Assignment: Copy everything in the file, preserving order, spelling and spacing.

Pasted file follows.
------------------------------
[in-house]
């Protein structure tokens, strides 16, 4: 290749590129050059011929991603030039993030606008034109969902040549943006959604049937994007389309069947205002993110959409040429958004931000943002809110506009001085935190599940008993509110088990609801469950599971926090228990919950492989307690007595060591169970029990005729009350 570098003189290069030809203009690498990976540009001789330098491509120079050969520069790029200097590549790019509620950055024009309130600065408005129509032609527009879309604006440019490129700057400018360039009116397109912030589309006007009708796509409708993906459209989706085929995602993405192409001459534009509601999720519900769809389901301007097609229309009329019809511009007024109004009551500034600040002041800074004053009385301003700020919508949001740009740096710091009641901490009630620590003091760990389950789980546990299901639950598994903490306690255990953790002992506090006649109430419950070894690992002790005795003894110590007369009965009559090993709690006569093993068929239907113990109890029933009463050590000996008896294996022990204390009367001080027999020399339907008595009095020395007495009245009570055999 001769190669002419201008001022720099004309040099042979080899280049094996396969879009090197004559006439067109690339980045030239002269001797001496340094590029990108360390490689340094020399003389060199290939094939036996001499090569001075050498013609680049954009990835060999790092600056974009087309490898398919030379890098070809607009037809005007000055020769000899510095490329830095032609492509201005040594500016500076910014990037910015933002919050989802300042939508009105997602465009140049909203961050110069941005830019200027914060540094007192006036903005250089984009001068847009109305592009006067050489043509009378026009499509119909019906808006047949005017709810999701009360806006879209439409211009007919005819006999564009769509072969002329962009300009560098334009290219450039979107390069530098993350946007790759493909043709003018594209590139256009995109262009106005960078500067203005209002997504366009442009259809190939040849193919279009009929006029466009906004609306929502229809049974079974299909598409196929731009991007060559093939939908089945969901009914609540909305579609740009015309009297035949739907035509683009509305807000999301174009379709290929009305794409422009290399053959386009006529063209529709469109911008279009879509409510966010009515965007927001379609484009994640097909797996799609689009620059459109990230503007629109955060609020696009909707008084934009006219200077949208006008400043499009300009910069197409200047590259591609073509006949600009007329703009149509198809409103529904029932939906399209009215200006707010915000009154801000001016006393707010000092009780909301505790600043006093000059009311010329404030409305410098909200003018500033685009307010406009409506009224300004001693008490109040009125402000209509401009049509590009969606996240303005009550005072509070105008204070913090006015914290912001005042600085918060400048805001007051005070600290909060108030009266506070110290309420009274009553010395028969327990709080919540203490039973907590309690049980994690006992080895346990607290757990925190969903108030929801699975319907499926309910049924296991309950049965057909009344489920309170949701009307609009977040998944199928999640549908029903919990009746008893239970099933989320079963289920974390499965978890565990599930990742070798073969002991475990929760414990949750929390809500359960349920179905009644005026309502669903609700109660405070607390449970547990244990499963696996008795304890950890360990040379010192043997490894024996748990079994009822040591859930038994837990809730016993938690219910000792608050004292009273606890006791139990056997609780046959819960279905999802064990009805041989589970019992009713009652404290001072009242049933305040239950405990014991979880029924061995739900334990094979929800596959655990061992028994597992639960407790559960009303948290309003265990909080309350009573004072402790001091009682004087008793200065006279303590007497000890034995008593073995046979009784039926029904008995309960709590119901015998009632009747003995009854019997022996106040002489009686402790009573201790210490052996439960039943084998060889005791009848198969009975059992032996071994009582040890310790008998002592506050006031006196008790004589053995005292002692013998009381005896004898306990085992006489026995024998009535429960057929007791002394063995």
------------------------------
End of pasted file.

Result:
[in-house]
């Protein structure tokens, strides 16, 4: 290749590129050059011929991603030039993030606008034109969902040549943006959604049937994007389309069947205002993110959409040429958004931000943002809110506009001085935190599940008993509110088990609801469950599971926090228990919950492989307690007595060591169970029990005729009350 570098003189290069030809203009690498990976540009001789330098491509120079050969520069790029200097590549790019509620950055024009309130600065408005129509032609527009879309604006440019490129700057400018360039009116397109912030589309006007009708796509409708993906459209989706085929995602993405192409001459534009509601999720519900769809389901301007097609229309009329019809511009007024109004009551500034600040002041800074004053009385301003700020919508949001740009740096710091009641901490009630620590003091760990389950789980546990299901639950598994903490306690255990953790002992506090006649109430419950070894690992002790005795003894110590007369009965009559090993709690006569093993068929239907113990109890029933009463050590000996008896294996022990204390009367001080027999020399339907008595009095020395007495009245009570055999 001769190669002419201008001022720099004309040099042979080899280049094996396969879009090197004559006439067109690339980045030239002269001797001496340094590029990108360390490689340094020399003389060199290939094939036996001499090569001075050498013609680049954009990835060999790092600056974009087309490898398919030379890098070809607009037809005007000055020769000899510095490329830095032609492509201005040594500016500076910014990037910015933002919050989802300042939508009105997602465009140049909203961050110069941005830019200027914060540094007192006036903005250089984009001068847009109305592009006067050489043509009378026009499509119909019906808006047949005017709810999701009360806006879209439409211009007919005819006999564009769509072969002329962009300009560098334009290219450039979107390069530098993350946007790759493909043709003018594209590139256009995109262009106005960078500067203005209002997504366009442009259809190939040849193919279009009929006029466009906004609306929502229809049974079974299909598409196929731009991007060559093939939908089945969901009914609540909305579609740009015309009297035949739907035509683009509305807000999301174009379709290929009305794409422009290399053959386009006529063209529709469109911008279009879509409510966010009515965007927001379609484009994640097909797996799609689009620059459109990230503007629109955060609020696009909707008084934009006219200077949208006008400043499009300009910069197409200047590259591609073509006949600009007329703009149509198809409103529904029932939906399209009215200006707010915000009154801000001016006393707010000092009780909301505790600043006093000059009311010329404030409305410098909200003018500033685009307010406009409506009224300004001693008490109040009125402000209509401009049509590009969606996240303005009550005072509070105008204070913090006015914290912001005042600085918060400048805001007051005070600290909060108030009266506070110290309420009274009553010395028969327990709080919540203490039973907590309690049980994690006992080895346990607290757990925190969903108030929801699975319907499926309910049924296991309950049965057909009344489920309170949701009307609009977040998944199928999640549908029903919990009746008893239970099933989320079963289920974390499965978890565990599930990742070798073969002991475990929760414990949750929390809500359960349920179905009644005026309502669903609700109660405070607390449970547990244990499963696996008795304890950890360990040379010192043997490894024996748990079994009822040591859930038994837990809730016993938690219910000792608050004292009273606890006791139990056997609780046959819960279905999802064990009805041989589970019992009713009652404290001072009242049933305040239950405990014991979880029924061995739900334990094979929800596959655990061992028994597992639960407790559960009303948290309003265990909080309350009573004072402790001091009682004087008793200065006279303590007497000890034995008593073995046979009784039926029904008995309960709590119901015998009632009747003995009854019997022996106040002489009686402790009573201790210490052996439960039943084998060889005791009848198969009975059992032996071994009582040890310790008998002592506050006031006196008790004589053995005292002692013998009381005896004898306990085992006489026995024998009535429960057929007791002394063995």